Sources

Smith, Winifred, et al. History of Early Greeley County: A Story of its Tracks, Trails and Tribulations. Vol. 1. Tribune: Greeley County Historical Book Committee, 1981

Contact Us

Greeley County Library
515 Broadway
Tribune, KS 67879

Homesteading in Greeley County

Greeley County was created in 1873 and organized in 1888. In 1880 the population in Greeley County totaled three, and these people were here to hunt for buffalo bones. In 1885 there were ten people found in Greeley County, with most of these people herding livestock. People began to brand their cattle in the late 1890's and Robert Eadie was the first to register his brand in Greeley County. Later Eadie became the county clerk for Greeley County.

In the fall of 1885 the people who started to settle in this territory created the first settlement of Greeley County, and this new settlement was called Hector. Hector also had the first post office in Greeley County on December 15, 1885. The period from 1886 to 1888 gave Greeley a chance to survive with an increased number of people moving into this area. By 1888 there were 2600 people living in Greeley County

From 1895 to 1920 Greeley County went through tough economic and environmental problems, and the population decreased as a result. Simon Fishman helped save Greeley County in 1920 when he put his money into the development of the Pacific House in Horace and by the use of modern tractors and machinery within the county. From 1920 to 1923 Greeley County started to grow once again. The Great Depression hindered Greeley County, but Greeley County continued to grow into what it is today. Greeley County experienced many tough problems in its history, but was able to survive and grow to be a respected county of Kansas.

Early Greeley County map

Early map of Greeley County

Sources

Smith, Winifred, et al. History of Early Greeley County: A Story of its Tracks, Trails and Tribulations. Vol. 1. Tribune: Greeley County Historical Book Committee, 1981.

Paragraphs about the towns were written by Bart Ecker, Special Collections

Reid

On July 25, 1887, the Denver, Memphis, & Atlantic Railroad constructed a rail line that was two and one half miles west of Greeley Center, which would ultimately be the place of a new town site called Reid. On September 22, 1887, the D. M.& A. Town Company began to lay out the town of Reid, and started to build the town alongside the railroad. Reid began to grow as a town in the fall of 1887, and had major competitions with Tribune and Horace as to which town would be the county seat.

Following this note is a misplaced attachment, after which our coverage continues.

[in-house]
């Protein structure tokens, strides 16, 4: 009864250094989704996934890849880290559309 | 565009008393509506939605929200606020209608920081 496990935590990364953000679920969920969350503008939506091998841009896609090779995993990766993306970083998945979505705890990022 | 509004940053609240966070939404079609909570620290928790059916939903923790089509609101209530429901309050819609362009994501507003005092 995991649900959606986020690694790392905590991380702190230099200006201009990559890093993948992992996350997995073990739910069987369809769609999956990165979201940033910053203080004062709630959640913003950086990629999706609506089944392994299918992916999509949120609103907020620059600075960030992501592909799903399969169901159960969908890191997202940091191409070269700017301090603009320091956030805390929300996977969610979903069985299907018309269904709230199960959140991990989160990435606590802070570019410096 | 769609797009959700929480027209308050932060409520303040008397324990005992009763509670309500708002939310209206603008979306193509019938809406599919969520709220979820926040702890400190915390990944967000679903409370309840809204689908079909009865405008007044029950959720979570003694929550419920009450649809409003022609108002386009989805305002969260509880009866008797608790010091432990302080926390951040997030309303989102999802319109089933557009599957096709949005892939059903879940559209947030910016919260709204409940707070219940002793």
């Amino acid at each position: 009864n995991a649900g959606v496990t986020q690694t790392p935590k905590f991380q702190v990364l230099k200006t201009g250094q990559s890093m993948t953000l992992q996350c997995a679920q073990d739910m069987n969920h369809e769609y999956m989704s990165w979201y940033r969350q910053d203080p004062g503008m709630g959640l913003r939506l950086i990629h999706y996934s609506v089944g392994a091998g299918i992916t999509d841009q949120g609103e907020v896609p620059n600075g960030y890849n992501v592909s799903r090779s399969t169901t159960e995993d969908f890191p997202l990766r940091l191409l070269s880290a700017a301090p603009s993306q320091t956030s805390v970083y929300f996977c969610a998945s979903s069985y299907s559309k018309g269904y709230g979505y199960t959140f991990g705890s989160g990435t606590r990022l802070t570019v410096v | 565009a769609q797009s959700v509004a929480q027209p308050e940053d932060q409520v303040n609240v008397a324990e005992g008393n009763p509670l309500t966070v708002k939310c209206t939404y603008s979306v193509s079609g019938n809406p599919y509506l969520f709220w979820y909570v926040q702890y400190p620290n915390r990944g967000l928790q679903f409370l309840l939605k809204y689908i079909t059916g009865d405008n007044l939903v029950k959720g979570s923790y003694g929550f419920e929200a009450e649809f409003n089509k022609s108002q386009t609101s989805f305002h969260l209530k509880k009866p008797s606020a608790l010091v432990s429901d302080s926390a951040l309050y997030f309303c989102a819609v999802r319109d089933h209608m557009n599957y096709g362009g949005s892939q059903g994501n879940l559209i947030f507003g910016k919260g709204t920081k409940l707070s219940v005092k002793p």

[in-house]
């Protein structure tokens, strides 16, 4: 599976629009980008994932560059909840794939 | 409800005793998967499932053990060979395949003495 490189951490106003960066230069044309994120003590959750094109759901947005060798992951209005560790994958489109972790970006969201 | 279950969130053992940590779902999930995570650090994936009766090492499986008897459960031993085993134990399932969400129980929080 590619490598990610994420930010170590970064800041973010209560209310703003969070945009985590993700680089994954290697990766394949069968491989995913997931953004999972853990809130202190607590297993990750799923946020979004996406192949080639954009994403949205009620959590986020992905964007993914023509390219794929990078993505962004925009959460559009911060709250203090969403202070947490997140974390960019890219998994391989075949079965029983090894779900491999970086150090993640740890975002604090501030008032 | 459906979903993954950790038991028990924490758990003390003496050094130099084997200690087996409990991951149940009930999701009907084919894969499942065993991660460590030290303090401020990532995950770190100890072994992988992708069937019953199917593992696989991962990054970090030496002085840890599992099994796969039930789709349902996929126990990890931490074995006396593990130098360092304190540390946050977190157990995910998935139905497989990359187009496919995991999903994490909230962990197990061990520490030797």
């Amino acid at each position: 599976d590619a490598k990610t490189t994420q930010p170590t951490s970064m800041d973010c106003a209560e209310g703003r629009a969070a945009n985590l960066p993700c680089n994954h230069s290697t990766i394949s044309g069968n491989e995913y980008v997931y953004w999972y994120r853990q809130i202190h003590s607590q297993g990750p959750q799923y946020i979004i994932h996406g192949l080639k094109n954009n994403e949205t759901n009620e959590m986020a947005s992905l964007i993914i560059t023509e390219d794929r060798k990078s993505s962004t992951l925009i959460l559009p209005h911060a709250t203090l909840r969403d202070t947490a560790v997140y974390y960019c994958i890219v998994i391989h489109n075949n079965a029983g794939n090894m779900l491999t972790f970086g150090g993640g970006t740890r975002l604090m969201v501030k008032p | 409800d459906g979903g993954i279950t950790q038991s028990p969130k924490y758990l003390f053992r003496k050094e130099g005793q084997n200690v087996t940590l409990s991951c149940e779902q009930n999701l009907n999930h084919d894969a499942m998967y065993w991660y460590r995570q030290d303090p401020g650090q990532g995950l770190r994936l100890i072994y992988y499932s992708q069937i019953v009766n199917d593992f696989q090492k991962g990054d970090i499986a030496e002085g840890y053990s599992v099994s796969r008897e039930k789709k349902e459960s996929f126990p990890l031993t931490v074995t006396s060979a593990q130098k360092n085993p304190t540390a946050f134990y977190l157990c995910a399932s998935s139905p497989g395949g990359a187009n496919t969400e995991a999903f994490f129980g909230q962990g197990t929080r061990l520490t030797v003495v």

In November 1888 the town of Tribune was declared the count seat over Horace and Reid; with 420 votes in favor of Tribune, 202 votes in favor of Horace, and only 2 votes going to Reid. Due to Tribune becoming the count seat, all the business from the different towns began to move their stores to Tribune. The moving of these businesses ultimately led to the demise of Reid. In 1891 there was a total of 26 people living in Reid, now called Astor by the people living there. By 1897 the town became a ghost town, and the land was eventually sold for $35.01 by the town company in 1901 to pay the back taxes on it. Reid/Astor faded into the Kansas background just like so many other settlements of the time period.

The ethnicity of its settlers is unknown.

Sources

Smith, Winifred, et al. History of Early Greeley County: A Story of its Tracks, Trails and Tribulations. Vol. 1. Tribune: Greeley County Historical Book Committee, 1981.

Sorensen, Conner. Ghost Towns of Greeley County Kansas. Tribune: Greeley County Republican, 1967.

 

Tribune

Tribune Hotel

Tribune Hotel built in 1886

Tribune in 1910

Tribune in 1910

Carey Brothers' Store 

Carey Brothers General Merchandise/Hardware Store

Fairmont Creamery Co. Station

Fairmont Creamery Co. Station

First State Bank First State Bank

George Thyfault's Garage Supply Office

George Thyfault's Garage Supply Office

Mercantile Clothing and Hardware Store

Mercantile Clothing and Hardware Store

Sources

Smith, Winifred, et al. History of Early Greeley County: A Story of its Tracks, Trails and Tribulations. Vol. 1. Tribune: Greeley County Historical Book Committee, 1981.